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FT LAUDERDALE, FL-This oceanfront tourist destination, 30 miles north of Downtown Miami, has 850,000 sf of new commercial space valued at an estimated $185 million surfacing in 2001. Most of the new product is arriving within a four-block area.

For example, two hotels, Hampton Inn and Riverside Hotel, will have 264 new rooms, 20,000 sf of restaurants and a 502-car parking apron. Retail will be increased by at least 45,566 sf at the 23-story Las Olas City Centre, where 367,000 sf of class A offices will be added on the 2.3 acre site.

Tower 101 adds another 178,000 sf of office and retail. In addition, Florida Atlantic University and Broward Community College are building a 12-story, 144,000-sf classroom building. The total estimated construction cost of $185 million for the 850,000 sf is about $217 per sf, considered high. Fully occupied, that’s about 8,500 more people working in this four-block Downtown sector.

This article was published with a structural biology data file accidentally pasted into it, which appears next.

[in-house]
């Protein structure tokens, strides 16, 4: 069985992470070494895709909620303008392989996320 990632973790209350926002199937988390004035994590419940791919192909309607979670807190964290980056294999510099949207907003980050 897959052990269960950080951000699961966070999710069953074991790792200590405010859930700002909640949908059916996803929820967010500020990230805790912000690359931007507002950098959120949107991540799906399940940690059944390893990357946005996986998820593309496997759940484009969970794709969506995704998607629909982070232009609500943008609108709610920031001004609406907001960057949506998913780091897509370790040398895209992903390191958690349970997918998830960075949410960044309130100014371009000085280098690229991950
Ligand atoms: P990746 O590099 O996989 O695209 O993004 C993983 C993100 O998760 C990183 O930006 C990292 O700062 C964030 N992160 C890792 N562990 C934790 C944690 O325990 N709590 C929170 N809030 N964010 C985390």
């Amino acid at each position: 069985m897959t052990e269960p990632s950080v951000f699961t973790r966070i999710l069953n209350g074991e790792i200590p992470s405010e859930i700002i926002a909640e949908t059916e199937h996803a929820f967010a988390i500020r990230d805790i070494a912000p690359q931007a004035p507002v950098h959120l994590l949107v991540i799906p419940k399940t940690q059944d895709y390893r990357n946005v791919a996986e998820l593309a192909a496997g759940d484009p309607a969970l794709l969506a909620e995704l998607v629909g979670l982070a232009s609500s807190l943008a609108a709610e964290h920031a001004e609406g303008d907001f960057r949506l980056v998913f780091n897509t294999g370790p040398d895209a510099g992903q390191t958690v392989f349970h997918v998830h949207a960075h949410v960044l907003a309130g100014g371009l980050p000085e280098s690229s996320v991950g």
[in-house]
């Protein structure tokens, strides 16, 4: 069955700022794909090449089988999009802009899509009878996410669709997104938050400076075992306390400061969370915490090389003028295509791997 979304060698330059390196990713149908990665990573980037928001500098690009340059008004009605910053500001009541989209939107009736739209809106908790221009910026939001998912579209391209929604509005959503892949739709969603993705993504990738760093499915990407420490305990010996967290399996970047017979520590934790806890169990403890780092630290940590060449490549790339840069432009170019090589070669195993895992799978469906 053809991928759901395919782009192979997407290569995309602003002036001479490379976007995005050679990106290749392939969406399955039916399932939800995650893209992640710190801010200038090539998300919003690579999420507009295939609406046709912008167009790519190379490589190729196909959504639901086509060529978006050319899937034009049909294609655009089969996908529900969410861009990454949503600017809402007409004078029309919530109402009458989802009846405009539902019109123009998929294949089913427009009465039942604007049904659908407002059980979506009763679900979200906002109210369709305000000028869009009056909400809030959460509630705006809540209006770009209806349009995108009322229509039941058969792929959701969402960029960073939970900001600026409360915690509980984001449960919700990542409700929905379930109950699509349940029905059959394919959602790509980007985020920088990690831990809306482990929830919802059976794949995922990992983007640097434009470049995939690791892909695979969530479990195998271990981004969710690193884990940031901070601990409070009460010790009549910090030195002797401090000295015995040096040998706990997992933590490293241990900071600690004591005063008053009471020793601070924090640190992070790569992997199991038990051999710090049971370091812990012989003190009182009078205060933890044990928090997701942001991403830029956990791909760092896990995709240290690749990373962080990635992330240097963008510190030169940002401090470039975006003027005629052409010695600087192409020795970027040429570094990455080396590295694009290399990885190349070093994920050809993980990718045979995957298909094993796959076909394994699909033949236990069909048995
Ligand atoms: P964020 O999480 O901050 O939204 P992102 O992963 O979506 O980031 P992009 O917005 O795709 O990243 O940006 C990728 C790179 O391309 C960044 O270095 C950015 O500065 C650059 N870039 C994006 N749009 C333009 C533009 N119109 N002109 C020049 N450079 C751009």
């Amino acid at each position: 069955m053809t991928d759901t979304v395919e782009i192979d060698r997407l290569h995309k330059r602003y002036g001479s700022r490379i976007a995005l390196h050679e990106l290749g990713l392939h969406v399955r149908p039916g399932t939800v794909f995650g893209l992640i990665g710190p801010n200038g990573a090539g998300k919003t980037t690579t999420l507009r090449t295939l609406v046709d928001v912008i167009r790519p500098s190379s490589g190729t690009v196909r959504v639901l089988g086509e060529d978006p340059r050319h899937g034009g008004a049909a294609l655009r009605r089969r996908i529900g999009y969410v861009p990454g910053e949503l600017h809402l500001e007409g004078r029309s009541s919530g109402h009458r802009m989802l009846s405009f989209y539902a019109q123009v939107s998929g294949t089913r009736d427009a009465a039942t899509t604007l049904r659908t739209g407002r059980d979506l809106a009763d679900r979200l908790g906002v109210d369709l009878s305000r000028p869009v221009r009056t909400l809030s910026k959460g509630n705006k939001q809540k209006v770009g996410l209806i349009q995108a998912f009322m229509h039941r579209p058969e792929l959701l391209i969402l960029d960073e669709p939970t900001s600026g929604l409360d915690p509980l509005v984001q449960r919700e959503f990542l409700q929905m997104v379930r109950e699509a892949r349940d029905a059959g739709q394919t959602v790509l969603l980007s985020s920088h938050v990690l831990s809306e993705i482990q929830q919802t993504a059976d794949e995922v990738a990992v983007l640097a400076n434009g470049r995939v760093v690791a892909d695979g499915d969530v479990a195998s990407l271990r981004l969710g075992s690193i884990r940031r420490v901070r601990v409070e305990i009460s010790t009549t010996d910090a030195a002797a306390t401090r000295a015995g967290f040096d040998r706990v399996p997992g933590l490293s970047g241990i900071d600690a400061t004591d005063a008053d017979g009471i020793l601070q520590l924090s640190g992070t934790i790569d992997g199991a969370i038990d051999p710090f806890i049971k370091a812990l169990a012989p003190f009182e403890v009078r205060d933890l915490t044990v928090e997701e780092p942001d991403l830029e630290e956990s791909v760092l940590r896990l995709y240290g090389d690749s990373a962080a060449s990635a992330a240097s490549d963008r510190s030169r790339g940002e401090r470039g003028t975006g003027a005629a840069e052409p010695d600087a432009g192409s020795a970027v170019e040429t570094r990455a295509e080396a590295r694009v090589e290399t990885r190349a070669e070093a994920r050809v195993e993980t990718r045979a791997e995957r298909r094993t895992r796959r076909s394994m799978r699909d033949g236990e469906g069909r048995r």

Not everybody is pleased with the city’s development progress and goals, however. Frank Schnidman, an attorney with Greenberg, Traurig tells Globest.com, “the local government could have been implementing incentives for redevelopment, not just development in this eastward movement, as we find ourselves facing the Everglades to the west where that’s it, not a chance for another place to dredge, fill and drain.”

Schnidman says current city incentives are for development, not redevelopment. “The local authorities have sat around for four years, shooting the breeze and spending about $1 million at the meetings,” the lawyer says. “It’s just too easy to calculate the development assessments, and so many variables with redevelopment.”

Schnidman is skeptical that although there are at least 17 other projects totaling $700 million, most are proposed only to see if they can get financed. He considered especially promising the proposed Publix Supermarket, a 41,000 sf store at Andrews Avenue and SE 5th Street.

“If this estimated project is not allowed to go through soon, the property may become too expensive to make the grocery store, with parking on the rooftop and conveyor for your groceries, cost effective,” Schnidman says. “There are several warehouses set up to deliver groceries to serve the burgeoning Downtown, but this may take away from the accessibility and visibility of the urban center.”

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